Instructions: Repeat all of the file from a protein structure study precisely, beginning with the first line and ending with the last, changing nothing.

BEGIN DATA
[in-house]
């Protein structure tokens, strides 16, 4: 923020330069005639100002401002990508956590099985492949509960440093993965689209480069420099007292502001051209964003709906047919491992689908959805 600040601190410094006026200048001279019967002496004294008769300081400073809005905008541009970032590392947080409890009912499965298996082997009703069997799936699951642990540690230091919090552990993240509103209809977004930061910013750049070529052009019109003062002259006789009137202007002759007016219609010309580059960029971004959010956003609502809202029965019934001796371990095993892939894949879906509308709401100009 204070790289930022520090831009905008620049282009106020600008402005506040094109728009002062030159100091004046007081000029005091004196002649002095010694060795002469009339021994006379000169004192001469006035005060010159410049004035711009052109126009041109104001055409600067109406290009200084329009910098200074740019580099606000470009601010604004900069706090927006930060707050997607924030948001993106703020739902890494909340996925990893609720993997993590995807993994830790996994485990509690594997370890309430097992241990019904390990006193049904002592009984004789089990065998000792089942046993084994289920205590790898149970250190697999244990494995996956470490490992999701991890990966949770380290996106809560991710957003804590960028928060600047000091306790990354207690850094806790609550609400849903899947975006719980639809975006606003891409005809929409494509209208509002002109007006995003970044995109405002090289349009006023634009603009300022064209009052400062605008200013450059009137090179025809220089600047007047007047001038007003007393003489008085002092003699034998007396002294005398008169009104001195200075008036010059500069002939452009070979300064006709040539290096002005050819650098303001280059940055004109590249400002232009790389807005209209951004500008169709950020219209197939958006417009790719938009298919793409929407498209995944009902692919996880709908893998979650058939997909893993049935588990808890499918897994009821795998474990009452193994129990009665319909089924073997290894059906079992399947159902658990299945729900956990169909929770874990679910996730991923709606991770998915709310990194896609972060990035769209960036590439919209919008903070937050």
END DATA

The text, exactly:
[in-house]
């Protein structure tokens, strides 16, 4: 923020330069005639100002401002990508956590099985492949509960440093993965689209480069420099007292502001051209964003709906047919491992689908959805 600040601190410094006026200048001279019967002496004294008769300081400073809005905008541009970032590392947080409890009912499965298996082997009703069997799936699951642990540690230091919090552990993240509103209809977004930061910013750049070529052009019109003062002259006789009137202007002759007016219609010309580059960029971004959010956003609502809202029965019934001796371990095993892939894949879906509308709401100009 204070790289930022520090831009905008620049282009106020600008402005506040094109728009002062030159100091004046007081000029005091004196002649002095010694060795002469009339021994006379000169004192001469006035005060010159410049004035711009052109126009041109104001055409600067109406290009200084329009910098200074740019580099606000470009601010604004900069706090927006930060707050997607924030948001993106703020739902890494909340996925990893609720993997993590995807993994830790996994485990509690594997370890309430097992241990019904390990006193049904002592009984004789089990065998000792089942046993084994289920205590790898149970250190697999244990494995996956470490490992999701991890990966949770380290996106809560991710957003804590960028928060600047000091306790990354207690850094806790609550609400849903899947975006719980639809975006606003891409005809929409494509209208509002002109007006995003970044995109405002090289349009006023634009603009300022064209009052400062605008200013450059009137090179025809220089600047007047007047001038007003007393003489008085002092003699034998007396002294005398008169009104001195200075008036010059500069002939452009070979300064006709040539290096002005050819650098303001280059940055004109590249400002232009790389807005209209951004500008169709950020219209197939958006417009790719938009298919793409929407498209995944009902692919996880709908893998979650058939997909893993049935588990808890499918897994009821795998474990009452193994129990009665319909089924073997290894059906079992399947159902658990299945729900956990169909929770874990679910996730991923709606991770998915709310990194896609972060990035769209960036590439919209919008903070937050």